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Star's Fiorito: A morning in the life of a TTC rider

W

wyliepoon

Guest
Link to article

A morning in the life of a TTC rider
Jan. 28, 2006. 08:48 AM
JOE FIORITO

I boarded the Lansdowne bus in Parkdale and headed north at 7 a.m., then I took the Bloor subway west to Jane station, hopped the Jane bus going north, got off at Finch, travelled east to the Finch station by bus, and took the Yonge subway south to Dundas.

This was not your bone-tired, end-of-the-day rush hour. This was not your school's-out, mid-afternoon rush hour. This was the rush hour of the sleepyheads.

We sat in our cocoons and savoured the lingering taste of our dreams, we drank double-doubles from paper cups, and we glanced at the free papers.

I was looking for overcrowding. I didn't find it, although I have found it on those routes before. I amused myself by staring out the window.

Near Jane and Eglinton, I saw a house that would have looked at home in Little Heart's Ease. Up the line a bit, I saw an island restaurant, Lorna's Jerk, and hoped that Lorna's husband has a sense of humour.

I saw the spot on Jane near Wilson where a young man and a girl were shot by a thug on a bus, and the driver, a hero, pulled over and saved lives.

I saw the myriad Churches of the various Redeemers and, up near the oil tank farm on Finch, I saw a beauty shop offering eyebrow threading; I would not have thought there'd be much call for eyebrow threading there.

I saw us, in our glory, heading off to work.

It was easy riding all the way. Yes, it was crowded on the subway coming south. There were perhaps 20 people without seats when we left Finch station; there were 40 people standing as we pulled into Bloor. But there was lots of elbow room, and not much bad behaviour.

Oh, sure, one businessman stood blocking the door with his briefcase like a self-important jerk; and yes, a mouth-breather in a baseball cap sat sprawled across a double seat until a pert young woman made him move over. Mostly, we got along fine.

Trip took me an hour and a half.

I know it can be worse. I have ridden through it when it was. All I can tell you is this: The problems of overcrowding are overrated. This is the big city. Suck it up.

Let me spill my bona fides:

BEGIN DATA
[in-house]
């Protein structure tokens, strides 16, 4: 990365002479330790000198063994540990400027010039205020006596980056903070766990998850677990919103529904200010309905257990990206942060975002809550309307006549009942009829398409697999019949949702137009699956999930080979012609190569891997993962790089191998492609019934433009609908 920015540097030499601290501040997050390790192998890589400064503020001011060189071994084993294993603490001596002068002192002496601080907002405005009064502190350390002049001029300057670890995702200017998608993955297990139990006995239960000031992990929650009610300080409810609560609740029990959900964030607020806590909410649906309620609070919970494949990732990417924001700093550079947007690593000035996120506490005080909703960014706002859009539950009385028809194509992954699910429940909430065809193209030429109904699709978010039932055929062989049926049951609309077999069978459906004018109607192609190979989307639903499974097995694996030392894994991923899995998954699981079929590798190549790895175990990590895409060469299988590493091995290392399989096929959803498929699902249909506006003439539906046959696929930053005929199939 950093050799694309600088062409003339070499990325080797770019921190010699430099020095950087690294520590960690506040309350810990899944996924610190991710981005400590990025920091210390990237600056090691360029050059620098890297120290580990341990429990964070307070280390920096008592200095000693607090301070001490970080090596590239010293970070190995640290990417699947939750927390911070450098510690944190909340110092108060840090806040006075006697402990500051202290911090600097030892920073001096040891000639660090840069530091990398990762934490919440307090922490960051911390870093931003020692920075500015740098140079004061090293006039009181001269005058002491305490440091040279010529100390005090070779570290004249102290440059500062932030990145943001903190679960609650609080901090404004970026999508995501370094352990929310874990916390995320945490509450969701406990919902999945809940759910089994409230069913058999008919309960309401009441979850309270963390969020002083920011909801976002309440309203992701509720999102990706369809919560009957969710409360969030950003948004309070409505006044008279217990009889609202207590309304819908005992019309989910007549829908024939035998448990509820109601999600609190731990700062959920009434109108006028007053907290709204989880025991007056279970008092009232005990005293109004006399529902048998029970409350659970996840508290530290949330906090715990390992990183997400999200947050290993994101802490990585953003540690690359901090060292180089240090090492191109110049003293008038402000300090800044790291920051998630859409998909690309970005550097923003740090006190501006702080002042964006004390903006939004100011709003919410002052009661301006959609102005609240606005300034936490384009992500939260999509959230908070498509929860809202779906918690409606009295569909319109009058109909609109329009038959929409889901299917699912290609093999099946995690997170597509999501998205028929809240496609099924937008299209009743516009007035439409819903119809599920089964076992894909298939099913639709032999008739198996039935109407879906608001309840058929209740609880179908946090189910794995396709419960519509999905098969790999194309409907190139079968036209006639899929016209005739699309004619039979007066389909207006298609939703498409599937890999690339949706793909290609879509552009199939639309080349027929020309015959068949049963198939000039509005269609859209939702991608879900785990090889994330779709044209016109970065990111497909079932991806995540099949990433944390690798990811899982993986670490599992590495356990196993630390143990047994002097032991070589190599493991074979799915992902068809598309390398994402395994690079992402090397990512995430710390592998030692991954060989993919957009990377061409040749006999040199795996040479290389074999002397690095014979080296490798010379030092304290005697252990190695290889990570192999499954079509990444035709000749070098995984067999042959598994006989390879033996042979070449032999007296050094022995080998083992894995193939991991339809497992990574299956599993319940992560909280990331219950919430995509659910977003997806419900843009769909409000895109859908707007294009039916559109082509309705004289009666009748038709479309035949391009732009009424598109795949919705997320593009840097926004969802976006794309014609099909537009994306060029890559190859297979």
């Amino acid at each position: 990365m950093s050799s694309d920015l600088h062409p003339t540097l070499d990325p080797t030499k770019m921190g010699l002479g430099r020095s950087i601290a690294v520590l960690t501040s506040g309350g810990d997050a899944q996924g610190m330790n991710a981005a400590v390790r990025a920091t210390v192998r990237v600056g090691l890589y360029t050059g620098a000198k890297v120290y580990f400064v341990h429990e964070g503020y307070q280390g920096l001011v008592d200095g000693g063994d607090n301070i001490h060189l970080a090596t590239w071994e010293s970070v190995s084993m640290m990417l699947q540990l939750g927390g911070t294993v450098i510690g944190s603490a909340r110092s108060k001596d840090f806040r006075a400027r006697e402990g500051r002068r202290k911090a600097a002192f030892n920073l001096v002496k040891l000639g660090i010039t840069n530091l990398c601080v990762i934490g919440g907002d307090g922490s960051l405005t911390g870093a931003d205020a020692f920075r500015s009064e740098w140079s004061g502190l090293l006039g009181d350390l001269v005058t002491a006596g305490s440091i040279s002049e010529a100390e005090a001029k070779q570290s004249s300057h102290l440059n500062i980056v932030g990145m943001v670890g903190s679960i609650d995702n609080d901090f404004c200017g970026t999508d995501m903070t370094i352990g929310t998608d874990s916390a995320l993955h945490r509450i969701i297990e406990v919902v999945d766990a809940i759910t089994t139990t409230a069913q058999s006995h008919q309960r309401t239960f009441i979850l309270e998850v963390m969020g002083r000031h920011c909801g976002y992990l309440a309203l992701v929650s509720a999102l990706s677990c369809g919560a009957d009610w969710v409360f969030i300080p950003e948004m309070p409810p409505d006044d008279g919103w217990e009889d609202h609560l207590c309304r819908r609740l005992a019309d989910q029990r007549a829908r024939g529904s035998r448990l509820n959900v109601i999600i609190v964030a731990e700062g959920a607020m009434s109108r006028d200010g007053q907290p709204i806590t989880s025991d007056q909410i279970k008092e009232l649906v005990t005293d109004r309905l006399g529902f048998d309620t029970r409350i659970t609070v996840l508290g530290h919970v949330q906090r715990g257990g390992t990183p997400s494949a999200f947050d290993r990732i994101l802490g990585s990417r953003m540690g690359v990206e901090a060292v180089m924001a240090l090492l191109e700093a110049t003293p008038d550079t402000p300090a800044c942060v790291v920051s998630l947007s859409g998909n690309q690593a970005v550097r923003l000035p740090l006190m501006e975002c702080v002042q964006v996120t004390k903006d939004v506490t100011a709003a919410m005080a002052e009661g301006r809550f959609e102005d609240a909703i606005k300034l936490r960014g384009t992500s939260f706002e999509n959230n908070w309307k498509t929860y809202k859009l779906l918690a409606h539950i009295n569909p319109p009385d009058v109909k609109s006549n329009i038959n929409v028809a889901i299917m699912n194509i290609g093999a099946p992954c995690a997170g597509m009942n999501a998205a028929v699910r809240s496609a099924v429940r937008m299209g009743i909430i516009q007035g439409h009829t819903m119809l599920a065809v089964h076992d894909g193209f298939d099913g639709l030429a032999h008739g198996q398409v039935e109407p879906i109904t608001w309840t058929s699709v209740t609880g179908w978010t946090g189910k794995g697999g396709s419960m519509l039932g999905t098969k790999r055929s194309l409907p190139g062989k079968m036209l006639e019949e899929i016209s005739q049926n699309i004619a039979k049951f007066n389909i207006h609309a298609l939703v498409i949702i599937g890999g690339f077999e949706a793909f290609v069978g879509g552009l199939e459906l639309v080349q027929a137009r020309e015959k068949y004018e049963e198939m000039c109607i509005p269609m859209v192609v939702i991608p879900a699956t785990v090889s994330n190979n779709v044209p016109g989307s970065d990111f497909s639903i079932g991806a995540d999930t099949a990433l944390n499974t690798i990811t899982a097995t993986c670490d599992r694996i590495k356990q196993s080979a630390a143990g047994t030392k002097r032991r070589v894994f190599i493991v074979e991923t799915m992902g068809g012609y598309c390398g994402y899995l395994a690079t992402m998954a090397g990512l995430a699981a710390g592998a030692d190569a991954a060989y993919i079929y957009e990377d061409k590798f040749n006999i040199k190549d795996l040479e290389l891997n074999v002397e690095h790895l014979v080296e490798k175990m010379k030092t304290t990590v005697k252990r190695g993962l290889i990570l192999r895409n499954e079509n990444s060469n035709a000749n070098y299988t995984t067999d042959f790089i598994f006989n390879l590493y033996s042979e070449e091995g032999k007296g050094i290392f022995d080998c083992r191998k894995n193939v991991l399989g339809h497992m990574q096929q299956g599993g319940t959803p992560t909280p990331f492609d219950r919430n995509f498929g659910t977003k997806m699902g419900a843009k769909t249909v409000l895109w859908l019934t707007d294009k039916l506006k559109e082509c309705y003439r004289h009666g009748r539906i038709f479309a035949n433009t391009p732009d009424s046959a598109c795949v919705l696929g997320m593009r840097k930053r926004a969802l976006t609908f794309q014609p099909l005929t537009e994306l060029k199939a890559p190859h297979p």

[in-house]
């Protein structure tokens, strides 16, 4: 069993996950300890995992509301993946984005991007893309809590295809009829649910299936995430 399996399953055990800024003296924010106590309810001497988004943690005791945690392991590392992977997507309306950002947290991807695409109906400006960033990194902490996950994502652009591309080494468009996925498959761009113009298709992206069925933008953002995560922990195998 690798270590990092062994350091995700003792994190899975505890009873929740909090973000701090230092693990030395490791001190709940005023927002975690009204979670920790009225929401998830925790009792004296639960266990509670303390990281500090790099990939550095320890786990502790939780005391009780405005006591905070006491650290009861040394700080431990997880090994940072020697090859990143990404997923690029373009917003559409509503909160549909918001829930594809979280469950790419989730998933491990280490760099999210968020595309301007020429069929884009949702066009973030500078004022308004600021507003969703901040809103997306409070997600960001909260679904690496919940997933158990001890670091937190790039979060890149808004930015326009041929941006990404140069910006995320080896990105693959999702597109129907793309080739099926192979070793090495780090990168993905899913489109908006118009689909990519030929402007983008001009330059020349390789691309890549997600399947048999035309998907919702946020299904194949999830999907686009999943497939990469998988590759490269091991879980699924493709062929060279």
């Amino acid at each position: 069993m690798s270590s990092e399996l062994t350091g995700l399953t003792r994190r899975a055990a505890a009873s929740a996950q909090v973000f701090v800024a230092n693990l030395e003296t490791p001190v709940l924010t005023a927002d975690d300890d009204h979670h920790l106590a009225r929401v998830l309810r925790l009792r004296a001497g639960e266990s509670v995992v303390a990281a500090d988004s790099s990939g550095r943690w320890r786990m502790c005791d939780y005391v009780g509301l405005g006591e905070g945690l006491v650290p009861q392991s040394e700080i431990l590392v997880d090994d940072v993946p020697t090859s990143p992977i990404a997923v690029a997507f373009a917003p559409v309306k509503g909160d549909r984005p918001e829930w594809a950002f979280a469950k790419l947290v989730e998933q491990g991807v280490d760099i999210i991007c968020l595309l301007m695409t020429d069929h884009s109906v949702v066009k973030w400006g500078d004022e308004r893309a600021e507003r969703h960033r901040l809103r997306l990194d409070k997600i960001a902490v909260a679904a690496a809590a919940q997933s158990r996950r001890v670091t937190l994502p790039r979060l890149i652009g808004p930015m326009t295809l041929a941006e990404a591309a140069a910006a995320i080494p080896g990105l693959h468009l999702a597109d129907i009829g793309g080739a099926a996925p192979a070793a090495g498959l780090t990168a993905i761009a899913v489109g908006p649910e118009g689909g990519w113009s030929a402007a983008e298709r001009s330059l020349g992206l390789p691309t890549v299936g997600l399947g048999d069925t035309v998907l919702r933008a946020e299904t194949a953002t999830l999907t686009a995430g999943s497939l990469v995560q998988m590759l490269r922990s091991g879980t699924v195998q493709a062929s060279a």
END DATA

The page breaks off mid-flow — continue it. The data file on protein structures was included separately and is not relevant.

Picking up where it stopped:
I live within walking distance of the Queen, King, Dundas and College streetcars. I use the Lansdowne bus, although I hate the bus because it is a lousy ride. I take the subway and the Scarborough LRT. I buy tokens because I hate tickets.

It takes a full 40 minutes to go downtown from my house on the Queen car during the morning rush, and it's standing room all the way. My dearest, who works at Front and John, can drive that in eight minutes.

I cut her some slack, but if you live in a big city, you really ought to use public transit. It is the best way to know where you are, and who your neighbours are.

Apparently, we are mild.

We put up with surly operators who don't call the stops, lousy rolling stock and occasional overcrowding; worse, we put up with each other.

The real problems occur during off-peak hours, when there is room to, um, put your feet up.

Don't put your damn feet up.

I once saw a man wipe his wet nose with his bare hand, and then wipe his hand on a handrail. I once had a cup of hot tea spilled down my back; I took serious offence when, instead of apologizing, the woman giggled.

The other night, riding on the Lansdowne bus, I sat behind a surly-looking young man. He wore a hoodie. His black toque was pulled low on his head. He was unshaven. He sat sprawled with his backpack on the seat beside him.

There were three elderly women with packages who rode standing up, rather than risk a confrontation for the sake of their sore feet. I asked the kid why he'd taken up two seats. He said he'd seen others do worse.

Me, too, but that's no excuse.

We talked at some length. I said most older people don't like to confront kids. He said he'd have moved his bag if anyone had asked. I said it takes nerve to ask. I did not convince him. He did not throttle me.

The decline of civility is a serious problem. Don't drop your newspaper on the floor. Take off your backpack. Put your coffee cup in the garbage. We're all in this together.

I hate a lot of things about the TTC. I hate full-bodied ads on streetcars. I hate carrying proof of purchase on the Queen car. I especially hate short turns — that's when a car is taken out of service at the tail end of the rush hour, leaving me in the lurch.

You have a list of your own.

Want to improve the TTC? Write the mayor, your councillor, your provincial and federal representatives, the premier and the new prime minister. Demand more subsidy, improvements to service and an extension of the subway system. But mostly, if you want to make things better, don't act like you're at home when you're on public transit. Act like you're at my house.
 
M

Mislav

Guest
I boarded the Lansdowne bus in Parkdale and headed north at 7 a.m., then I took the Bloor subway west to Jane station, hopped the Jane bus going north, got off at Finch, travelled east to the Finch station by bus, and took the Yonge subway south to Dundas.
Exactly what was the point of this trip?
 
N

nstuch

Guest
Fiorito and Slinger have to be two of the worst columnists in the history of newspapers.. are they smoking crack when they write?
 
D

DarnDirtyApe

Guest
Do people actually read Fiorito's column? It's all bland human interest stuff... people struggle against adversity, and so on.

It sounds as if he's trying to address a few different things (overcrowding, slow trips) but he hasn't really formed a coherent argument. If I wanted to read stream-of-consciousness meandering I will log onto this forum! :b
 
F

fiendishlibrarian

Guest
When he was at the Post, virtually all of his columns involved down-and-out strippers.
 

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